-In terms of the “gross” factor, or the idea of photographing the genitals, etc… just like any other type of pro photography, birth photography has its nuances that professionals know and use! I shoot a lot of weddings, and during the “bride getting ready” photos, I don’t take pictures of her changing her underwear. When I take family pictures, I don’t get shots of the little kid picking his nose. Part of the point of hiring a pro for photos is that he or she knows what makes a good photo and what doesn’t need to be recorded!

    -Regarding the idea of the person being in the way, the room being full of equipment, etc… flash is not required to shoot these pictures. Room lighting is more than enough. It’s not like you bring along a studio set-up with umbrella lights and strobes. Just like any other situation where “journalistic,” recording-style photography is required, a pro can function perfectly well with a hand-held camera, a single lens, and standing well out of the way. It’s what they’re paid to do.

  • Ellex October 15, 2013, 3:27 pm

    “Experience the moment rather than record it.”

    Well, that is why you hire a photographer for a special occasion. So you can experience it and they can record it. Best of both worlds.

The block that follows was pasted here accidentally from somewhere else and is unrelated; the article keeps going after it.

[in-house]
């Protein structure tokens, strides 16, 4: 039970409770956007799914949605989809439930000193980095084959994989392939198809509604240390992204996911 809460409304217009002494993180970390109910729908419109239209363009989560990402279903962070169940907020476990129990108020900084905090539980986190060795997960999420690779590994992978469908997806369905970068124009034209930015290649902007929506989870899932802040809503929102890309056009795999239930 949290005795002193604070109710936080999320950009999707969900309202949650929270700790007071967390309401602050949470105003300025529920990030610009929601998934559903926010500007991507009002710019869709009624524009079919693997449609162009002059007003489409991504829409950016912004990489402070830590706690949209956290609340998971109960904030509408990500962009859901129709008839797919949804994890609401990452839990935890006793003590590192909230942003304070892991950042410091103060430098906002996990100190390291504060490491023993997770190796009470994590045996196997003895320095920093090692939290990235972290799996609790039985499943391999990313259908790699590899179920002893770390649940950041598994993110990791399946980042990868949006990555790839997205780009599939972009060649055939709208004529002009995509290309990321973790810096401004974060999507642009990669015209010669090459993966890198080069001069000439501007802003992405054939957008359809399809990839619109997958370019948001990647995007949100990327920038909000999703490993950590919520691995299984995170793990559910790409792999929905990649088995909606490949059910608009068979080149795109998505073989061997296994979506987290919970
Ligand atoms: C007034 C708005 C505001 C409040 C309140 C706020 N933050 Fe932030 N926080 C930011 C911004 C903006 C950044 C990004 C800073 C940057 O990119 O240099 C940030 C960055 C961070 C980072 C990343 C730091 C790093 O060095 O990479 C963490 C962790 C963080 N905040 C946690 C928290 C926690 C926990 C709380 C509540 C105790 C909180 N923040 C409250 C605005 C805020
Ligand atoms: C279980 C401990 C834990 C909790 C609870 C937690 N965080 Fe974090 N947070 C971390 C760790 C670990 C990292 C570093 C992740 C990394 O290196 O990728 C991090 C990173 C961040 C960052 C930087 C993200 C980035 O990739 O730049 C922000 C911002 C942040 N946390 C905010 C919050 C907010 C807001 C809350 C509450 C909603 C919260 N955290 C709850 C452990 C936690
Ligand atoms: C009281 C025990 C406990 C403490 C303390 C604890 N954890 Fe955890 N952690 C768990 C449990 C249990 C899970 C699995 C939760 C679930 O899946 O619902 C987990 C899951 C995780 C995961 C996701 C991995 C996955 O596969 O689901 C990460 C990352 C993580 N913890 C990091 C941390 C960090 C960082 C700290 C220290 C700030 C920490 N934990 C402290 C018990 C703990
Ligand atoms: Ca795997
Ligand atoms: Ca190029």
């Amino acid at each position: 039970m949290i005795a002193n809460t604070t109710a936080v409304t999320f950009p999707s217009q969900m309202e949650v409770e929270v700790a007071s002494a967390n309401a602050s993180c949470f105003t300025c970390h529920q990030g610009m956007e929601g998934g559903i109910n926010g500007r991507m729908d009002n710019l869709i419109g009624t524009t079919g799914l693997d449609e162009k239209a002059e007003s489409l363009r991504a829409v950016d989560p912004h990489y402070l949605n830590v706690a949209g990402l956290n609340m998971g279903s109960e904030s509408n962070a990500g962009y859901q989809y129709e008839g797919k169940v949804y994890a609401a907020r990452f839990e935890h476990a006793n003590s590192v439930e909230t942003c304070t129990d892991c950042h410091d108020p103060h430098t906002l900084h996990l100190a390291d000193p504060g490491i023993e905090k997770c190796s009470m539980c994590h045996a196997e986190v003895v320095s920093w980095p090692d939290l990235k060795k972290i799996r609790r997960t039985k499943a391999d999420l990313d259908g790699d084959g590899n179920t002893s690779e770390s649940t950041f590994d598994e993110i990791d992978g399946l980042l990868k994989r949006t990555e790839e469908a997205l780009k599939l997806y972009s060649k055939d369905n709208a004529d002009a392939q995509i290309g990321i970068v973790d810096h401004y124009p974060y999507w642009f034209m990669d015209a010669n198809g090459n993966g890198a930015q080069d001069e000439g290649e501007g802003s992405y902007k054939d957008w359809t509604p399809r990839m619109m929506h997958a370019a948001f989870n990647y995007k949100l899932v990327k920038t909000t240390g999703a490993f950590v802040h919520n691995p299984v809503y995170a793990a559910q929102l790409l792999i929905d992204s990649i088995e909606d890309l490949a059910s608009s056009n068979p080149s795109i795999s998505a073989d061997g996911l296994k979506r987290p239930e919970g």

• Marozia October 15, 2013, 3:27 pm

    Not really my sort of thing, but if other like it, OK.

  • KMC October 15, 2013, 3:43 pm

    I find this just another example of how people choose to judge and shame others for harmless decisions that they wouldn’t make themselves. Other people’s pregnancy and birthing experiences belong to them. Yours belong to you. Do with it what you choose and don’t shove it in other people’s faces. But likewise, you don’t get to decide that because it’s something you wouldn’t do that it is wrong.

    Birth photography wasn’t for me. I didn’t want it. I was also lucky enough to have a relatively easy labor and be focused enough to see my baby being born. It was amazing. I can’t judge any mother or father for wanting to be able to see it, even if it is later – in pictures.

  • KMC October 15, 2013, 3:47 pm

    “I think this is just part of the trend of new parents believing they are the only ones to ever give birth, and their pregnancy and birth experience is more “special” than anyone elses.”

    This trend is hardly new….there have been parents around with this attitude for ages.

  • McGrizz October 15, 2013, 3:48 pm

    Lol, I’m just imagining the photographer asking the new mom for the “money shot.”

  • Mrs. B October 15, 2013, 4:28 pm

    If the doc/hospital allows it and the parents want it, go for it. I, personally, don’t want anyone in the room except necessary medical staff and my husband. Heck, I don’t even want the rest of the family in the hospital until this baby is born and I’m ready to deal with them.

  • kingsrings October 15, 2013, 6:05 pm

    When I was in a high school sex ed class, we watched an episode of the ‘Donahue’ show where a woman actually had given birth live on the air! It had taken place back in the late 60’s-early 70’s when the show first debuted. It was a family who was doing a home birth and allowed the cameras in to film and air it. Quite unheard of at that time to say the least!!